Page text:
Monthly Archives: February 2009

Jakob Nielsen’s Top Ten Blogger Mistakes

Jakob Nielsen is well-known in the field of usability. All his articles are actually very current in nature and very useful for those designing interactions, UIs, Websites and any type of media that interacts with users. Here is his take on the 10 most common mistakes commited by bloggers as far as usability and design are concerned

Weblogs Usability: Top 10 Design Mistakes

Stigmergy in Virtual Worlds

Many researchers have been talking about stigmergy in Web-based environments. Sarah Intellagirl Robbins has been doing research in facets of Virtual Worlds and their potential for education. Stigmergy is one of the affordances she identified (or put the name to the face) in working with Virtual Worlds.

From Wikipedia we have:

Stigmergy is a mechanism of spontaneous, indirect coordination between agents or actions, where the trace left in the environment by an action stimulates the performance of a subsequent action, by the same or a different agent. Stigmergy is a form of self-organization.

For stigmergy in other contexts visit: 

Web Stigmergy

Definitions of Stigmergy

Stigmergic Collaboration

Microsoft Supports Games + Learning Research

The Games For Learning Institute

Microsoft Investing in "The Games For Learning Institute"

“Serious games” is a term that I am not very fond of since it could imply that the games we discuss are just that: serious. More than that, “serious games” does not seem to be powerful and open enough to let in games that are NOT created with Education in mind. Well, not being the main focus of this post I will leave the “serious games” issue for another post. 

Here is an extract from the NewsObserver on Microsoft’s support for research around games and learning via the creation of The Games for Learning Institute:

 

Microsoft has put up $1.5 million to start The Games for Learning Institute, a joint venture with New York University and other colleges. The goal of the research is to see whether video games — and not just software specifically designed to be educational — can draw students into math, science and technology-based programs. The institute has begun lining up middle school students to study.

 

Here is from Microsoft itself:

The Games for Learning Institute (G4LI) is a first-of-its-kind, multi-disciplinary, multi-institutional gaming research alliance that will provide the fundamental scientific evidence to support games as learning tools for math and science subjects among middle school students. It is great example of how technology can play a role in changing how students learn and give teachers new tools to create dynamic and effective curriculum. 

Free Live Streaming Services

Many experts (or expert wannabes of all field, especially technology-related topics) have daily or weekly “shows:” they host live on the internet via streaming services that are out there and even integrate chat capabilities.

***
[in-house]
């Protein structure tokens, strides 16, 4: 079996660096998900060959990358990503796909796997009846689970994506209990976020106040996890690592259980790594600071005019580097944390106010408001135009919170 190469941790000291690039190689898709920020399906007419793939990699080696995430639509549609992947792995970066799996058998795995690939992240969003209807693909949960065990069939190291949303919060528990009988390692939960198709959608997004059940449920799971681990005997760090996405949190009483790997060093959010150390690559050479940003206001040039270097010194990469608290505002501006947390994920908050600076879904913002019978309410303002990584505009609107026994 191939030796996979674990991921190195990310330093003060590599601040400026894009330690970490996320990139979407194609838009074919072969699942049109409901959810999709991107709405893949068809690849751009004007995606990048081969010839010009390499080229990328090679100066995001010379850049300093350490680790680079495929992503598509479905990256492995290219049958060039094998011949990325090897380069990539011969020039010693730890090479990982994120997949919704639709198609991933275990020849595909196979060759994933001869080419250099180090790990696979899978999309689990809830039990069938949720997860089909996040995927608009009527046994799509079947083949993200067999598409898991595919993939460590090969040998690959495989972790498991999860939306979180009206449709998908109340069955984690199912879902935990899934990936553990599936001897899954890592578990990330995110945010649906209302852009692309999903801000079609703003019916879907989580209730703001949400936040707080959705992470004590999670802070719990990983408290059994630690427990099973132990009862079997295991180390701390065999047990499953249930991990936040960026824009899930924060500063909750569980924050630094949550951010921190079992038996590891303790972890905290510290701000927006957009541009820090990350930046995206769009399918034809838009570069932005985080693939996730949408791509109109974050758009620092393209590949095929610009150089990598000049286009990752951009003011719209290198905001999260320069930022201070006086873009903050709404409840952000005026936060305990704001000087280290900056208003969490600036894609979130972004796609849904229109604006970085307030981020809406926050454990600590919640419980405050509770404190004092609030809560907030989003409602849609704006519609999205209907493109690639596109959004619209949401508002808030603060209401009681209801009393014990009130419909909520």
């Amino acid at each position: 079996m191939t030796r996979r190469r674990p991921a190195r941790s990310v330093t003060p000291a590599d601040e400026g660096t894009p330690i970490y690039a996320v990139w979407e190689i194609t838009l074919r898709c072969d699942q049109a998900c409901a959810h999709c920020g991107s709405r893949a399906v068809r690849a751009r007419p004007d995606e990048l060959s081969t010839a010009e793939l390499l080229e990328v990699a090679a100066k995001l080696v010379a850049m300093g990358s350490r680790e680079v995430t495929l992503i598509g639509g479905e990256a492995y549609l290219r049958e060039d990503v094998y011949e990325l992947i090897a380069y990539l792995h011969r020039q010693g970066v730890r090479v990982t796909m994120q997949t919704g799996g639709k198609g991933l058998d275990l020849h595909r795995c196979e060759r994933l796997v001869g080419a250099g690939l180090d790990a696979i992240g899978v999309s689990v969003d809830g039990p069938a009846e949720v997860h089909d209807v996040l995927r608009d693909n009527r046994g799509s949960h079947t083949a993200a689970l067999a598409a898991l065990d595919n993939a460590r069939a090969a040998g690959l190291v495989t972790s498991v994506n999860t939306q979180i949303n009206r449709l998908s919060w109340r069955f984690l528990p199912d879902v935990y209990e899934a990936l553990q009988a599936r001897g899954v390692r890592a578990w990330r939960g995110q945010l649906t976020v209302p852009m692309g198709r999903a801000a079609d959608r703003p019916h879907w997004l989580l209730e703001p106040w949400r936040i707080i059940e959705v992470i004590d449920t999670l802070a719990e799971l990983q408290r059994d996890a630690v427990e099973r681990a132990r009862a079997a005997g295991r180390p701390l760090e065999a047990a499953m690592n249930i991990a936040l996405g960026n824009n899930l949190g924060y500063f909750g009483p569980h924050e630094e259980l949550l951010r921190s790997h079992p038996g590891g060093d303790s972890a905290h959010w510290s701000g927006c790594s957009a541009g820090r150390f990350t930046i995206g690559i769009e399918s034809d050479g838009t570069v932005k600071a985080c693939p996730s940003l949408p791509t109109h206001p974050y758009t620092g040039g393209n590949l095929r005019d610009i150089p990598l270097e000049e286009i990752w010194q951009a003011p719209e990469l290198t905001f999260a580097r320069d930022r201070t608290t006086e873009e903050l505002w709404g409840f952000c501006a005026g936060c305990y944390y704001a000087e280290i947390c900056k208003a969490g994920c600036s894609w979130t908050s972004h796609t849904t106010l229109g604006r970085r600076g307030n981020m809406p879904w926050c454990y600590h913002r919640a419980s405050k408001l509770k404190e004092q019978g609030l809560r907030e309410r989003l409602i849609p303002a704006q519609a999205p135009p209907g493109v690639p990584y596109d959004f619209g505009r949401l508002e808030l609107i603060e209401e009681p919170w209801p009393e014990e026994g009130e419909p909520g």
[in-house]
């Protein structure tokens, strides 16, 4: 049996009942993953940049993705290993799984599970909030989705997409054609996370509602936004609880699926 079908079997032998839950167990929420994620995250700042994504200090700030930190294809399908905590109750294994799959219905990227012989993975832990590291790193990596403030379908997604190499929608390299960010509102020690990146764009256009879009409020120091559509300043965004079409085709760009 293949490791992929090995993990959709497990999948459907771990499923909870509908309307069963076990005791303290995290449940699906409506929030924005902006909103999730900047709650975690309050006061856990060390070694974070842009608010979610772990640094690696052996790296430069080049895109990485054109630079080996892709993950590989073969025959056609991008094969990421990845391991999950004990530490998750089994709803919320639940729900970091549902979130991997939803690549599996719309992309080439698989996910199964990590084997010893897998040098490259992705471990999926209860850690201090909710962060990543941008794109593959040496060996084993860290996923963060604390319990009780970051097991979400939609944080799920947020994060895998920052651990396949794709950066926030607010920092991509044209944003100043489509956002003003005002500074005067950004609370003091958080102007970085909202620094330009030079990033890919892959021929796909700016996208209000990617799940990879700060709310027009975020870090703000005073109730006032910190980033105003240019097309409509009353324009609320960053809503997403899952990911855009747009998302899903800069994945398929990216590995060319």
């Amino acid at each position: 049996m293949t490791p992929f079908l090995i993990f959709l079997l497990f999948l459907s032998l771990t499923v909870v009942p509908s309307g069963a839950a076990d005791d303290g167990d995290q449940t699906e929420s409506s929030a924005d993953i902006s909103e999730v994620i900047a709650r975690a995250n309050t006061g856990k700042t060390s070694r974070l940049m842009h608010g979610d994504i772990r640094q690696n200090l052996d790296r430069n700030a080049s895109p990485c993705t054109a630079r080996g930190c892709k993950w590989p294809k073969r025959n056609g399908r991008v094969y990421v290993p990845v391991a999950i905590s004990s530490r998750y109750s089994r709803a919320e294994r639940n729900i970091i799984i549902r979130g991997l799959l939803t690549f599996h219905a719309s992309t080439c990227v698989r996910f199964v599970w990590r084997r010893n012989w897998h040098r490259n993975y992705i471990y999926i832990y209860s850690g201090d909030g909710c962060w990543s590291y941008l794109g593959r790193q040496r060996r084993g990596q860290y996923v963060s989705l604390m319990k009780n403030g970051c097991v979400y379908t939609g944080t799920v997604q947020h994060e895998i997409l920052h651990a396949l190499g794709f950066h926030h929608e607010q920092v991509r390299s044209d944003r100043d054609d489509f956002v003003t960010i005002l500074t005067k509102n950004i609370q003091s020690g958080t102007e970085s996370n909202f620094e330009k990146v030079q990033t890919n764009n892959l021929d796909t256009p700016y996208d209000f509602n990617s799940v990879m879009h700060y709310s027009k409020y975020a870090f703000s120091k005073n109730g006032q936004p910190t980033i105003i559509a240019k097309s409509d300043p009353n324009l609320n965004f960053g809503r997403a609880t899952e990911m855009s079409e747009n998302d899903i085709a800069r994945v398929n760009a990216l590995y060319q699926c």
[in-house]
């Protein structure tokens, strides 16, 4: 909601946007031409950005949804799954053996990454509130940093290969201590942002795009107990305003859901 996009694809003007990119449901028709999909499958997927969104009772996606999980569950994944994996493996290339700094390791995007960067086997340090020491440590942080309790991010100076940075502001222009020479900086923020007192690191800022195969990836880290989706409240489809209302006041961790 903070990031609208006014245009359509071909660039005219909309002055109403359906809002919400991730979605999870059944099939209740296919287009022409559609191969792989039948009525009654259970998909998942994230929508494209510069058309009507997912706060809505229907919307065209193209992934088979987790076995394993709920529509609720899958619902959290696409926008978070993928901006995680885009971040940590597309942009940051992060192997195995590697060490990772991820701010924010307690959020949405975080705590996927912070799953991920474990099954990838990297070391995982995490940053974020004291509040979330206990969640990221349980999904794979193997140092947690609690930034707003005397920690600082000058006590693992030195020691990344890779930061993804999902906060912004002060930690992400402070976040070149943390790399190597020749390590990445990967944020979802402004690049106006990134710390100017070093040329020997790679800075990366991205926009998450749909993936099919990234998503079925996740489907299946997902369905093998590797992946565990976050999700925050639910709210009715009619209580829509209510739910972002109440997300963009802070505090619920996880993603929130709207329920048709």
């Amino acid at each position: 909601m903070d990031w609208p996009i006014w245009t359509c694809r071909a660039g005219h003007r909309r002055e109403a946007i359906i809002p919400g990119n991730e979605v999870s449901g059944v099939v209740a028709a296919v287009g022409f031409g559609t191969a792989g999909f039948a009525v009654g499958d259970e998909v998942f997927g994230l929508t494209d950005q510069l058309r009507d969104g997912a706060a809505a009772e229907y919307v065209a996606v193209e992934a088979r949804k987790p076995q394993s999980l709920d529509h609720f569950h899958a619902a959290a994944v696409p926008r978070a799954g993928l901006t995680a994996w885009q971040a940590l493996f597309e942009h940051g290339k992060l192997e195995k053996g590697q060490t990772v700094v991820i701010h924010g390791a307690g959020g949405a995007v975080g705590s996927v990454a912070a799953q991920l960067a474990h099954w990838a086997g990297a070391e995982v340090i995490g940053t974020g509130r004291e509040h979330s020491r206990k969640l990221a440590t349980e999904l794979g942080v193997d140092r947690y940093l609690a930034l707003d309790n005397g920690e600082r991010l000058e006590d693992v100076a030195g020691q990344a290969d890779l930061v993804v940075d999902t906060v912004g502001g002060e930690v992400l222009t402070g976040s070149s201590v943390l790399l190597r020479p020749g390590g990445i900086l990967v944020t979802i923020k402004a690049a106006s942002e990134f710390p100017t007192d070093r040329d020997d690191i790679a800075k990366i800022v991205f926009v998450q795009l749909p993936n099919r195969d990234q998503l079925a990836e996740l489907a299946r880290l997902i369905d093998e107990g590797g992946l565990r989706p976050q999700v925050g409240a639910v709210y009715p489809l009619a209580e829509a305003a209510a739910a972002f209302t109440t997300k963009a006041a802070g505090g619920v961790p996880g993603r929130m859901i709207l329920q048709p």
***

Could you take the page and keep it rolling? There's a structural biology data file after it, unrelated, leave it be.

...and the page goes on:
I always stumble upon a video or two of Chris Pirillo’s show either recorded on Youtube or live on his blog. He actually uses UStream.tv’s services to host his show and interact with the audience via chat.

 

Here are are few services that are free for you to take the bull by the horns and host your own show about whatever it is you’re interested in. If you have a technology show related to Education and leearning (not always mean the same thing, huh?) please post a link here.

UStream.tv

CoverItLive

NowLive

Mogulus

Talkshoe – not exactly a video hosting service, it is a voice-enabled social talk show. You can create your own channel and host shows that have chat rooms for the guests to interact, if someone can’t be in front of the computer right there and then they can just call the show’s phone number (provided) and they will be able to listen/interact as well.

SeeToo - not exactly to host a show, but a curious little website that allows you to watch a video with someone far away at the same time. Works for me and my mom who lives in Brazil. ;)

Ma.gnolia and The Backup Lesson

Social bookmarking site and community Ma.gnolia‘s recent backup crisis serves as a sour reminder of the importance of backing up data being it one’s local computer’s documents or website databases.
Backup resources are now cheaper than ever (it is possible to get terabytes of storage on external hat drives for less than $200) and more mobile (with the recent wave of online backup services like iBackup,  iDrive, Mozy, CarboniteDropbox, and these are just a few) …

Having lost my hard drives in the past (not a pleasant experience) I now see no excuse not to have a backup plan and maybe a backup pan B for your precious data…

Ma.Gnolia’s situation got so bad that they even started to recommend other social bookmarking services (Diigo):

If you’re looking for a place to start a new collection, I think Diigo is a good option to check out for its groups, cross-service posting features and attentive staff.

 

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